It was more than an idle boast.
During its industrial heyday - the 60 years that followed the Civil War - Philadelphia rightly called itself the “Workshop of the World.”
The city was an internationally-recognized powerhouse chock-a-block with a diversity of mills, factories and manufacturers of heavy machinery. A self-confident incubator of enterprise, it welcomed scores of new immigrants and created vast wealth for many entrepreneurs. But as the Gilded Age began to fade, the nation’s center of population shifted west and other regions came to eclipse Philadelphia’s eminence.
What will it take to rebuild Philadelphia’s industrial 'workshop?'
That’s the theme of TEDxPhiladelphia, a day-long conference, “The New Workshop of the World,” taking place Friday at Temple University’s Performing Arts Center. The event is sold out but Philly.com and the Project Liberty Digital Incubator will host a livestream party from 8:30 a.m. to 6 p.m. in the public space at 801 Market St. Space is limited. Tickets are free and available here.
Other venues will host parties as well: CultureWorks Greater Philadelphia, The Philadelphia Building, 1315 Walnut St (Suite 320), Center City; Generocity.org, Impact HUB Philly, 1227 N 4th St (2nd Floor), Northern Liberties; Mighty Engine & PHLmade, Creative Arts Building, 219 Cuthbert St (Suite 600), Old City; and the Philadelphia Center for Architecture, 1218 Arch St., Chinatown.
“We’re taking an old moniker, dusting it off, and using it as a framework to talk about where we are and where we’re going,” said Thaddeus Squire, who with Emaleigh Doley is organizing TEDxPhiladelphia.
About 20 thinkers and doers - drawn from an array of professions - will speak about the qualities that made Philadelphia so robust and resilient at its zenith and which of those attributes could be the keys to the city’s economic and social future.
“Philadelphia is gritty, squirrelly and difficult. But that’s all OK,” said Squire, who directs the consulting firm CultureWorks. “You have to have problems to attract people who like to solve problems.”
Those problem solvers have become the city’s greatest strength, said Katherina M. Rosqueta, founder of the Center for High Impact Philanthropy and one of this year’s TEDx speakers. With them, she says the city has evolved into a “do-ocracy.”
“We have people who saw problems in their communities and then felt there was no one to do it but themselves,” Rosequeta said. “That’s how things get done.”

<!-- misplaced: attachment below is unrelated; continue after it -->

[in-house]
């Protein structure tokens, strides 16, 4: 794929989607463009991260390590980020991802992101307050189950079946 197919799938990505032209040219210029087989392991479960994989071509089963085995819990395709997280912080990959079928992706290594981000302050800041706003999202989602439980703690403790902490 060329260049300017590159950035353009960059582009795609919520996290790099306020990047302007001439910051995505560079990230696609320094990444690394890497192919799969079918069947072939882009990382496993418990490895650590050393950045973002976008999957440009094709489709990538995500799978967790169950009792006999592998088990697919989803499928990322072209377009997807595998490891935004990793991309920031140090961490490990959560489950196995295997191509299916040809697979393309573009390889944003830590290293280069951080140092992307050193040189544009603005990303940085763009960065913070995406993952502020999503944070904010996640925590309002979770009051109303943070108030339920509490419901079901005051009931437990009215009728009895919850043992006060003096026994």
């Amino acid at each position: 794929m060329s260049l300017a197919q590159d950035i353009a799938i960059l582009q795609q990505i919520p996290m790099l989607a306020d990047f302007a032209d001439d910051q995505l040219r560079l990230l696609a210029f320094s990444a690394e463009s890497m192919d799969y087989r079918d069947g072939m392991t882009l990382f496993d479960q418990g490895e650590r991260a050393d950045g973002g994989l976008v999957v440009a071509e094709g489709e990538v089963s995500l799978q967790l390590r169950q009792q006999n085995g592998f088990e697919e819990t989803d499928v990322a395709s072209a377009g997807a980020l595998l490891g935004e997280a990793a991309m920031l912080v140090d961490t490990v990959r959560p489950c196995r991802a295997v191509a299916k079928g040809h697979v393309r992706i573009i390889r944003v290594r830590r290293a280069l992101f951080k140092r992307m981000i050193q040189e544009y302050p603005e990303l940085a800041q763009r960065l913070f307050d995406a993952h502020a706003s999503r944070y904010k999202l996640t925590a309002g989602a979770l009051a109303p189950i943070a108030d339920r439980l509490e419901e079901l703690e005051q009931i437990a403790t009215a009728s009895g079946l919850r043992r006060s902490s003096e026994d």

A renaissance of the city is already underway. In the last 20 years, Philadelphia has become an affordable home to a new generation of artists, entrepreneurs, and makers. Co-working office spaces dot the city landscape with vibrant startups.
“This is not going to be something nostalgic,” said organizer Squire. “There’s already a huge boom in individual makers, research technology and coworking that really suggests a vision for a new workshop of the world.”
Several of the TEDxPhiladelphia speakers see the city’s rebirth as still in its early stages.
Brian McTear, a record producer and founder of the non-profit Weathervane Music, sees plenty of opportunities fueling the city’s growth. He believes the city’s vast number of vacant properties serve as fallow ground where young entrepreneurs can put down roots and flourish.
“Sometime in the last decade, People stopped feeling stranded here,” McTear said. “Where else can you live so cheap and make a living as an artist?”
The TEDx group is extraordinarily diverse, yet a strong thread binds together several of this year’s speakers. In its output of textiles, Philadelphia once rivaled the spinning mills of Lowell, Mass. And though the massive mills that once lined the Schuylkill are unlikely to return, the realm of fabric and fashion is on the rebound. Among the thinkers and makers set to discuss the resurgence are industrial designer Andrew Dahlgren, of ADMK Knit Lab; wearable technology innovator Genevieve Dion, of Drexel University’s Shima Seiki Haute Technology Laboratory; and fashion designer Dominique Streater, the winner of Project Runway, Season 12.
Philly.com spoke with Thaddeus Squire, a TEDxPhiladelphia organizer, about how this year’s conference came to be, criticism directed at the TED phenomenon, and what it takes to be a TEDxPhiladelphia speaker. This interview has been edited for length and clarity.
How did you choose the speakers? Did you seek out folks from academia, philanthropic organizations and textiles, or was that accidental?
With some of the folks, what they’re about on the surface belies what they’re about below the surface. We‘ve been encouraging them to speak about things they might not talk about.
(Andrew) Dahlgren is a textile artist, but he won’t necessarily be talking about textiles. There are various dimensions to the speakers.
We wanted to look at the whole system of the Workshop, not just who is making stuff but who’s financing it and dealing with amenities. How do we look at the city as a system and ‘Workshop’ as a metaphor. Education is a part of that, how do we build and develop a workforce.
The choice of speaker is barely representative of the diversity and vastness of what it is out there. But we had to take 500 nominees down to 20. So by definition we’re just scratching the surface. It was impossible for us to be encyclopedic. We’ve had some people ask “Why isn’t that person included.” We just couldn’t fit them all in in one day.
Are economists and scientists going to be represented?
We have (serial entrepreneur) Chris Rabb from the Fox School of Business at Temple. He just published Invisible Capital. And we have some economics via philanthropy through Kat Resqueda who’s at Penn. In science, we have Genevieve Dion, who’s a smart materials designer, and Steven Klasko, a doctor and innovator at Jefferson. Austin Seraphin is a computer science guy.
There’s not a lot of hard science, it’s mostly applied science in this round.
Which speaker are you most looking forward to?
I have a certain affection for the ideas that Kat Resqueda puts out there: How do we define philanthropy and effectiveness. And also the reinvention of Disston Precision. Disston was one of the largest manufacturers in the city. (The company dominated the hand saw market.) Tacony was built to house the workers, a massive 200-acre complex. Unfortunately, Henry Disston lost a little bet. He was unconvinced that home tools were the future. So there’s a reason we know Black and Decker and not Disston. They’ve continued to operate as a blade manufacturer. Their signature product is four- or five-foot diameter industrial saw blades.